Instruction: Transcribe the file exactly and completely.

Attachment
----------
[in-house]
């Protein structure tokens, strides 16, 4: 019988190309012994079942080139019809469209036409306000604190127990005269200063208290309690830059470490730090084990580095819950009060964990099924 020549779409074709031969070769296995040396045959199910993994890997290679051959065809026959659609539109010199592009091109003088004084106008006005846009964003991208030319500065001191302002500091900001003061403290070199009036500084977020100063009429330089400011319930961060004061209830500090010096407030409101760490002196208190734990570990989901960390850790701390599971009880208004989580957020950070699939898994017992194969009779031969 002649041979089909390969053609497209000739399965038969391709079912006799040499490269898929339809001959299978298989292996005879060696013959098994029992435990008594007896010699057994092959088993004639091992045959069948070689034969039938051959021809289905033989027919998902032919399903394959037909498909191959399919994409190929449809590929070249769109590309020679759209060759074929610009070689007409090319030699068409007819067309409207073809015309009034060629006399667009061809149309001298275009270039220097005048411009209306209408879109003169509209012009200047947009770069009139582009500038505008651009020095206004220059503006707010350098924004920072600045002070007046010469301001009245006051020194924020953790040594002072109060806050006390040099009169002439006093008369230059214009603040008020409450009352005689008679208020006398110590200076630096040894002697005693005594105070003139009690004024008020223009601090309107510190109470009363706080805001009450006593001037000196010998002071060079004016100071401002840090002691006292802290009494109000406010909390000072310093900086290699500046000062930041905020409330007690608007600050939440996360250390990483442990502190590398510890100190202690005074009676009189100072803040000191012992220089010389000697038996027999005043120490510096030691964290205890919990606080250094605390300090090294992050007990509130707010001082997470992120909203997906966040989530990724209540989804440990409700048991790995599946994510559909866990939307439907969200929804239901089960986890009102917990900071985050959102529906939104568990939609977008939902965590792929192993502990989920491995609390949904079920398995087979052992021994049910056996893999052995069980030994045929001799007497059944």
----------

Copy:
[in-house]
């Protein structure tokens, strides 16, 4: 019988190309012994079942080139019809469209036409306000604190127990005269200063208290309690830059470490730090084990580095819950009060964990099924 020549779409074709031969070769296995040396045959199910993994890997290679051959065809026959659609539109010199592009091109003088004084106008006005846009964003991208030319500065001191302002500091900001003061403290070199009036500084977020100063009429330089400011319930961060004061209830500090010096407030409101760490002196208190734990570990989901960390850790701390599971009880208004989580957020950070699939898994017992194969009779031969 002649041979089909390969053609497209000739399965038969391709079912006799040499490269898929339809001959299978298989292996005879060696013959098994029992435990008594007896010699057994092959088993004639091992045959069948070689034969039938051959021809289905033989027919998902032919399903394959037909498909191959399919994409190929449809590929070249769109590309020679759209060759074929610009070689007409090319030699068409007819067309409207073809015309009034060629006399667009061809149309001298275009270039220097005048411009209306209408879109003169509209012009200047947009770069009139582009500038505008651009020095206004220059503006707010350098924004920072600045002070007046010469301001009245006051020194924020953790040594002072109060806050006390040099009169002439006093008369230059214009603040008020409450009352005689008679208020006398110590200076630096040894002697005693005594105070003139009690004024008020223009601090309107510190109470009363706080805001009450006593001037000196010998002071060079004016100071401002840090002691006292802290009494109000406010909390000072310093900086290699500046000062930041905020409330007690608007600050939440996360250390990483442990502190590398510890100190202690005074009676009189100072803040000191012992220089010389000697038996027999005043120490510096030691964290205890919990606080250094605390300090090294992050007990509130707010001082997470992120909203997906966040989530990724209540989804440990409700048991790995599946994510559909866990939307439907969200929804239901089960986890009102917990900071985050959102529906939104568990939609977008939902965590792929192993502990989920491995609390949904079920398995087979052992021994049910056996893999052995069980030994045929001799007497059944």